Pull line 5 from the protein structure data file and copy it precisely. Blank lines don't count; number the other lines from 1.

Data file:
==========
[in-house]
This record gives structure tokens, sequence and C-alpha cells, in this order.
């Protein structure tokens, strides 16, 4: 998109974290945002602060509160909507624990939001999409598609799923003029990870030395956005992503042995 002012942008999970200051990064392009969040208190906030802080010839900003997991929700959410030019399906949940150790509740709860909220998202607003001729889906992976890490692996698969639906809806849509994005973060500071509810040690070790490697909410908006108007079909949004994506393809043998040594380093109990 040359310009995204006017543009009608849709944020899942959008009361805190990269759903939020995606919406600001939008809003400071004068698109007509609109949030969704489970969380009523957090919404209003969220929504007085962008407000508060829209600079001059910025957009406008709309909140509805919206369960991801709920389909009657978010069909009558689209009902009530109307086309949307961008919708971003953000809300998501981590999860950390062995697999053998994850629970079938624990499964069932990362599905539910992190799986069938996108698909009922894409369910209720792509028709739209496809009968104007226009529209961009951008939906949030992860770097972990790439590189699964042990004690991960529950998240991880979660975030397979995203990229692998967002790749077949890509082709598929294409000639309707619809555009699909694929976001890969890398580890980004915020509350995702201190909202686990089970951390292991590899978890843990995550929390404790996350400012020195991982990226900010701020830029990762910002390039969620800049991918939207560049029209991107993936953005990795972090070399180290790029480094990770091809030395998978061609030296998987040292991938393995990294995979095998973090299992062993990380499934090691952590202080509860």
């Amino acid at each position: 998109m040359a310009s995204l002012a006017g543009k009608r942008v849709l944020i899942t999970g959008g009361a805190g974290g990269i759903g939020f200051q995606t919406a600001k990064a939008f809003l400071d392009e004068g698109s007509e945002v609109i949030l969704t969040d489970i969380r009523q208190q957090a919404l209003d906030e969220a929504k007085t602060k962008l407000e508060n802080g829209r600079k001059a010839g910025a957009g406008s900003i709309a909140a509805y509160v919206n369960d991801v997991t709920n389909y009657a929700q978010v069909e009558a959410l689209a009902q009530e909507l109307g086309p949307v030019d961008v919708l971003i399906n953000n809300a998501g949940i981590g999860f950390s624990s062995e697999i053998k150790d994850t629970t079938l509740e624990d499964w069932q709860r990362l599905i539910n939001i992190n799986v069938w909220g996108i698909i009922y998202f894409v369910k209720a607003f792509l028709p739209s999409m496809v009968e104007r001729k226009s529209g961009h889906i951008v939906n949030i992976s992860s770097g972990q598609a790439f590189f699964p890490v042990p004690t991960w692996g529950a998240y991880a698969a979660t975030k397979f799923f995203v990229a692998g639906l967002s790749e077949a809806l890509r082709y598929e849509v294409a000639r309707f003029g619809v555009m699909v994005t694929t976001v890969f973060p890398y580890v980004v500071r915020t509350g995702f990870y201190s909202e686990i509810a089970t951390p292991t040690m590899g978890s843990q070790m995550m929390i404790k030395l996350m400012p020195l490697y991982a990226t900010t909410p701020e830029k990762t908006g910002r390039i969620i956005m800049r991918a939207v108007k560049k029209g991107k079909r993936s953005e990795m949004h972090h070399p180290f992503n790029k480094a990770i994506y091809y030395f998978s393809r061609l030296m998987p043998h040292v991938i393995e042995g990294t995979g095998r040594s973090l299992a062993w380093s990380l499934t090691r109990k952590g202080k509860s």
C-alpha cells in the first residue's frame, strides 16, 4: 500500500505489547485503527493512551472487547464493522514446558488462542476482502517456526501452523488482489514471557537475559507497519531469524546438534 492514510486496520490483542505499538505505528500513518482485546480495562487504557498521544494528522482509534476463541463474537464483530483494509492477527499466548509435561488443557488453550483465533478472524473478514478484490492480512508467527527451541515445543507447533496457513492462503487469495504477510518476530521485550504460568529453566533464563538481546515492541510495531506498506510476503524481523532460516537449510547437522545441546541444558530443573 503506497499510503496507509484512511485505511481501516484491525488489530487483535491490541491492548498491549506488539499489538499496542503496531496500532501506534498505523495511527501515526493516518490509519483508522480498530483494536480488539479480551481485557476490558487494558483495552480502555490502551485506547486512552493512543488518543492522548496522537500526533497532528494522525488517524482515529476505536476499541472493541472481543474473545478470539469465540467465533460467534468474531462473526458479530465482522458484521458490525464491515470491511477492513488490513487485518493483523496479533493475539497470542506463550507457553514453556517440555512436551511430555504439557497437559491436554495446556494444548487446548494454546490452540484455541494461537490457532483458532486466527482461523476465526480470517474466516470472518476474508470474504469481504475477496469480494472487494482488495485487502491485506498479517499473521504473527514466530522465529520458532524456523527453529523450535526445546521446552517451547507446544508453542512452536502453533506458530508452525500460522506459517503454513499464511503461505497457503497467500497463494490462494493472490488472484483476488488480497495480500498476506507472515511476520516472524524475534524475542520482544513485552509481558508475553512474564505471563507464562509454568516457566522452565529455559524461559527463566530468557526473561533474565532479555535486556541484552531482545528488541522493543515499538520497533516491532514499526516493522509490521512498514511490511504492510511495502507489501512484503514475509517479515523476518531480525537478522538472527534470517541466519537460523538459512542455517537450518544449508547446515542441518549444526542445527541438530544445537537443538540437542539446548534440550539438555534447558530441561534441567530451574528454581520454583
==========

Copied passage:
C-alpha cells in the first residue's frame, strides 16, 4: 500500500505489547485503527493512551472487547464493522514446558488462542476482502517456526501452523488482489514471557537475559507497519531469524546438534 492514510486496520490483542505499538505505528500513518482485546480495562487504557498521544494528522482509534476463541463474537464483530483494509492477527499466548509435561488443557488453550483465533478472524473478514478484490492480512508467527527451541515445543507447533496457513492462503487469495504477510518476530521485550504460568529453566533464563538481546515492541510495531506498506510476503524481523532460516537449510547437522545441546541444558530443573 503506497499510503496507509484512511485505511481501516484491525488489530487483535491490541491492548498491549506488539499489538499496542503496531496500532501506534498505523495511527501515526493516518490509519483508522480498530483494536480488539479480551481485557476490558487494558483495552480502555490502551485506547486512552493512543488518543492522548496522537500526533497532528494522525488517524482515529476505536476499541472493541472481543474473545478470539469465540467465533460467534468474531462473526458479530465482522458484521458490525464491515470491511477492513488490513487485518493483523496479533493475539497470542506463550507457553514453556517440555512436551511430555504439557497437559491436554495446556494444548487446548494454546490452540484455541494461537490457532483458532486466527482461523476465526480470517474466516470472518476474508470474504469481504475477496469480494472487494482488495485487502491485506498479517499473521504473527514466530522465529520458532524456523527453529523450535526445546521446552517451547507446544508453542512452536502453533506458530508452525500460522506459517503454513499464511503461505497457503497467500497463494490462494493472490488472484483476488488480497495480500498476506507472515511476520516472524524475534524475542520482544513485552509481558508475553512474564505471563507464562509454568516457566522452565529455559524461559527463566530468557526473561533474565532479555535486556541484552531482545528488541522493543515499538520497533516491532514499526516493522509490521512498514511490511504492510511495502507489501512484503514475509517479515523476518531480525537478522538472527534470517541466519537460523538459512542455517537450518544449508547446515542441518549444526542445527541438530544445537537443538540437542539446548534440550539438555534447558530441561534441567530451574528454581520454583